Global aquaculture has grown dramatically and shrimp cultivation areas in particular have expanded. Unfortunately the shrimp industry in particular faces major problems with bacterial diseases. One of the most important diseases in shrimp is vibriosis. Mortality rates of up to 100 % are possible, so economic losses can be devastating.
Characteristics of vibriosis
Vibriosis generally occurs in all life stages, but mainly in hatcheries. Vibrios are found as normal flora in the hepatopancreas of the healthy crustacean. They can turn from tolerated to pathogenic, if environmental conditions are compromised: e.g. over / underfeeding, overcrowding or decreased levels of oxygen.
The animals can be infected orally, through wounds in the exoskeleton or pores, the gills or the midgut. There are different expressions of the disease depending on which parts of the animal are affected (e.g. appendage and cuticular vibriosis).
Negative effects on the ecology
As antibiotics for shrimps are applied orally together with the feed, not all of them reach their target. An estimated 15-40 % are not ingested due to feed falling to the bottom. A fraction of the ingested antibiotics is also not absorbed in the body and is excreted. All of these antibiotics stay in the water or sink to the bottom. The amount of antibiotics that remain in the water or sediment varies from 1 % (chloramphenicol) up to 90 % (Oxytetracycline).
It is estimated that 70-90 % of antibiotics used in the therapy of farmed organisms end up in the environment and sediment and lead to the development of antibiotic resistance.
Secondary Plant Compounds (SPCs) – a good tool to reduce the use of antibiotics?
SPCs and their components are able to slow down or prevent the growth of moulds, viruses and bacteria . They impair them by acting at different parts / mechanisms of the cells (e.g. cell membrane, transport systems, cell contents, flagella development, quorum sensing…). The best explained mode of action is the one of thymol and carvacrol extracted from thyme and oregano. These substances are able to penetrate the bacterial membrane and disrupt its integrity causing loss of ions or energy equivalents.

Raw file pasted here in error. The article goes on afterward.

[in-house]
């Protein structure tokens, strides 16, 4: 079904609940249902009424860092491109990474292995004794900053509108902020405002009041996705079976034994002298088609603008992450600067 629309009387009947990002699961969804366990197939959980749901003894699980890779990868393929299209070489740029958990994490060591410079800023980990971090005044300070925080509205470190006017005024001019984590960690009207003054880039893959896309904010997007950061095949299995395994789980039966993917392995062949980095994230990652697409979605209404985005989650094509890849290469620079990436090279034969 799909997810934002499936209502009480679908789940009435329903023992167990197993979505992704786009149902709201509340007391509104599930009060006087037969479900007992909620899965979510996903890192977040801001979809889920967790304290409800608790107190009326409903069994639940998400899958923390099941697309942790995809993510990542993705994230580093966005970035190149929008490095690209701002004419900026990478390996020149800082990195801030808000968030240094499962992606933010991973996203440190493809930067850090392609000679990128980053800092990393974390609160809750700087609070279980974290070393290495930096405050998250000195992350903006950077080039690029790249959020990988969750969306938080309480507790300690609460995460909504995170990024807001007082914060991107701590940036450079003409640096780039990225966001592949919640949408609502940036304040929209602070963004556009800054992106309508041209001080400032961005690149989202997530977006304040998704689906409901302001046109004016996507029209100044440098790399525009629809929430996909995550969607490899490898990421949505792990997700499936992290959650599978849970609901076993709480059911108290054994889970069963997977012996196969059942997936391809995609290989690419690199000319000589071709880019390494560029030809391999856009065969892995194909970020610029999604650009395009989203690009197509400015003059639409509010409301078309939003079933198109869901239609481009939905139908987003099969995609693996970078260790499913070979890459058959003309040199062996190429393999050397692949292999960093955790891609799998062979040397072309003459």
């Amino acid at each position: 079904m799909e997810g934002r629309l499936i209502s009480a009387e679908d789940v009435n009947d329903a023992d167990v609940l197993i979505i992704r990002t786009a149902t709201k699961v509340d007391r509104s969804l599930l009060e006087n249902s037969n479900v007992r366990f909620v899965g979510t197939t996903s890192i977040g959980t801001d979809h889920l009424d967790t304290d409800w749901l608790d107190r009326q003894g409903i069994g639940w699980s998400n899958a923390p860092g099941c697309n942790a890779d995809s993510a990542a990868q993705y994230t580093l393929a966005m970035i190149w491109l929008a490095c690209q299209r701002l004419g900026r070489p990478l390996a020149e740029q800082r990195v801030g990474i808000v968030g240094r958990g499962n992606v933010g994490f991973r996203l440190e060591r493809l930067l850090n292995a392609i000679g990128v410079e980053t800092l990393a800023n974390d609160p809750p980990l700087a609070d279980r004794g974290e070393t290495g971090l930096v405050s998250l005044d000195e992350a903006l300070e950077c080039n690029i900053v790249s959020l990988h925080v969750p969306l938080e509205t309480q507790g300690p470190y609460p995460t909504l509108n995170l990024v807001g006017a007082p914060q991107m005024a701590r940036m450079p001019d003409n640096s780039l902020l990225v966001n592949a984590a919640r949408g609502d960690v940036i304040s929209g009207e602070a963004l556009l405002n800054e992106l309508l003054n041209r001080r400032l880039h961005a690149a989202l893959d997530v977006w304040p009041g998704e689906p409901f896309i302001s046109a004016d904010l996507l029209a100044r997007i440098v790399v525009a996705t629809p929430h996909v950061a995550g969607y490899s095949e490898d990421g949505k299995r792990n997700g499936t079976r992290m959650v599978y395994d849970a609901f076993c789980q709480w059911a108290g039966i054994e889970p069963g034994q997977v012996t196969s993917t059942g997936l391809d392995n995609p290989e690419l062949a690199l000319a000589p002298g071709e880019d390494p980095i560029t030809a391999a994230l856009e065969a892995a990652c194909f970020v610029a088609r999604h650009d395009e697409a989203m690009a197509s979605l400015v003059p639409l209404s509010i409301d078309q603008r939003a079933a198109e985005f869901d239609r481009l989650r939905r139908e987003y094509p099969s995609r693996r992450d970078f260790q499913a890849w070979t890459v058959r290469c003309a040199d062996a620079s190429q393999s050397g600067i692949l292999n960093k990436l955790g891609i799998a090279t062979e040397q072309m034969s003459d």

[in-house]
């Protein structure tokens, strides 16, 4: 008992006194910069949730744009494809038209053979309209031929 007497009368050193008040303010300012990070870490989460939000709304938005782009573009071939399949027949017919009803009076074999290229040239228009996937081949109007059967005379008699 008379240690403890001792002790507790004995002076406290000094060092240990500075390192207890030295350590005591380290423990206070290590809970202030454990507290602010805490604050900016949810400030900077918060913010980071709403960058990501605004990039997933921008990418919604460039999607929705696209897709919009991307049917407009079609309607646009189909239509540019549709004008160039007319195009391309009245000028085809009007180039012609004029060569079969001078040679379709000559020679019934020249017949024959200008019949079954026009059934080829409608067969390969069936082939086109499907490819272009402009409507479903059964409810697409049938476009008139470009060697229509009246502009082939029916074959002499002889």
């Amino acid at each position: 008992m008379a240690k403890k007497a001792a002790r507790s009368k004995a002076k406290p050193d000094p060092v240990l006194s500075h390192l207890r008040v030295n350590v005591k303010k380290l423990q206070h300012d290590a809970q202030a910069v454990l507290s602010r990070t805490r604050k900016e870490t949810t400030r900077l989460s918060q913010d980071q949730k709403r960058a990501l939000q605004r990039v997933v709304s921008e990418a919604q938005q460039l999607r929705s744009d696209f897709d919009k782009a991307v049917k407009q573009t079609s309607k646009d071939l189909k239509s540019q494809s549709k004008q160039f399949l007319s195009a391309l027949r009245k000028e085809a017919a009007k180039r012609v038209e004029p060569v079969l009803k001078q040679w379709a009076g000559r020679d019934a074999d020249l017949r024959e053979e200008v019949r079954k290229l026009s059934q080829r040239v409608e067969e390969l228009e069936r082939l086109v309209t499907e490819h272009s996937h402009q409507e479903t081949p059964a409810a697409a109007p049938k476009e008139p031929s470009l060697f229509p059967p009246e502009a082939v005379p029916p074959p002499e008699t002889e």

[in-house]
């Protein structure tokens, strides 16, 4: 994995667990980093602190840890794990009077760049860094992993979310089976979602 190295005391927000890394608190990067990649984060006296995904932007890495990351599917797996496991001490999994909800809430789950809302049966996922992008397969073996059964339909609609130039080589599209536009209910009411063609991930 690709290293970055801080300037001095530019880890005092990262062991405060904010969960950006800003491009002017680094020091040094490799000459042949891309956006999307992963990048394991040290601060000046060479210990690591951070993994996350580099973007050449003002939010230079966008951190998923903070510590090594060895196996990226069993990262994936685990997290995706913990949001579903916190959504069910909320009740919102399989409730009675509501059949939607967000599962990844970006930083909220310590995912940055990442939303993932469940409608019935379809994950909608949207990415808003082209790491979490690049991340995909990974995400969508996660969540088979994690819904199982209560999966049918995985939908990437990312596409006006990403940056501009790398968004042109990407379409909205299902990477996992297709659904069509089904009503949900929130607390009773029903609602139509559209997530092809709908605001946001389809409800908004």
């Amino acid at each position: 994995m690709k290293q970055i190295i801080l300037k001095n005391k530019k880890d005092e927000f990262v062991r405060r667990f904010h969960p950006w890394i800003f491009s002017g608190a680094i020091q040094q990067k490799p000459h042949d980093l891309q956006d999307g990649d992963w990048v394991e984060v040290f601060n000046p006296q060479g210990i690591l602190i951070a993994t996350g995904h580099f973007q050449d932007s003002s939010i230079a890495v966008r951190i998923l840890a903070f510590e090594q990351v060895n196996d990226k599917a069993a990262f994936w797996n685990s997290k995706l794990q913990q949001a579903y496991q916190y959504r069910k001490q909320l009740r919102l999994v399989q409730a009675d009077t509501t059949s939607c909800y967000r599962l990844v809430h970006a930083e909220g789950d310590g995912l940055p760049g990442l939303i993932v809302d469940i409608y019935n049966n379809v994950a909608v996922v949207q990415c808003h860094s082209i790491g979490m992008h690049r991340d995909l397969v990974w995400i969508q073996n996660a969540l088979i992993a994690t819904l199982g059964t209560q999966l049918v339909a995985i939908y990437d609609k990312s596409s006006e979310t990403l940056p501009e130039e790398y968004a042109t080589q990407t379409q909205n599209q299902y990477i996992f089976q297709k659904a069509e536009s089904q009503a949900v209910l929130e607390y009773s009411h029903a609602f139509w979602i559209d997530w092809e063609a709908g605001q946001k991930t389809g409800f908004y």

Several trials conducted show a high efficacy of secondary plant compounds in aquaculture.
1. Scientific Trial (Kasetsart University, Thailand)
a) 4 groups (6 replicates each) of White Leg Shrimp (L. vannamei) were housed in 100 L aquaria with 10 animals each.
Control: Standard feed, no additive
AB-Group: Standard feed + 10 ppm Enrofloxacin
Activo® Group 1: Standard feed + 100 g Activo®/t
Activo® Group 2: Standard feed + 200 g Activo®/t
Evaluation of mortality and specific growth
a) End of the feeding trial: stressing of the shrimp (high water temperature, 33°C for 1 hour), then challenge with Vibrio parahaemolyticus (7,6 x 106 cfu/ml) by subcutaneous injection. Evaluation of mortality.
a) Survival rates in the AB-Group (93,3 %) and in the Activo® Group 2 (90,0 %) were similar. Specific growth rate of the AB-Group (2,32 %/day) and the Activo® Group 2 (2,22 %/day) were higher than the control (1,94 %/day). The Activo® Group 1 (2,18 %/day) ranged performance-wise between the control and AB-Group.
b) After the challenge, mortality in the control group (43,3%) was approximately twice as high as in the AB-Group (20 %) and in the two Activo® groups (both 23,3%).
2. Field Trial (Shrimp farm Ecuador)
Two ponds with 80.000 shrimps/ha
Control (3 ha): standard feed
Activo® Aqua Group (5 ha): standard feed + 2 kg Activo® Aqua (Activo® upgraded by immune system stimulating- mannan-oligosaccharides) /t of feed on top
Evaluation of average shrimp weight at regular intervals.
Activo® Aqua Group showed a consistently better development of body weight compared to the control, resulting in a shorter cultivation period until harvesting (112 compared to 123) and therefore a higher turnover of animals. Feed conversion in the Activo® Aqua group was better in every growth stage.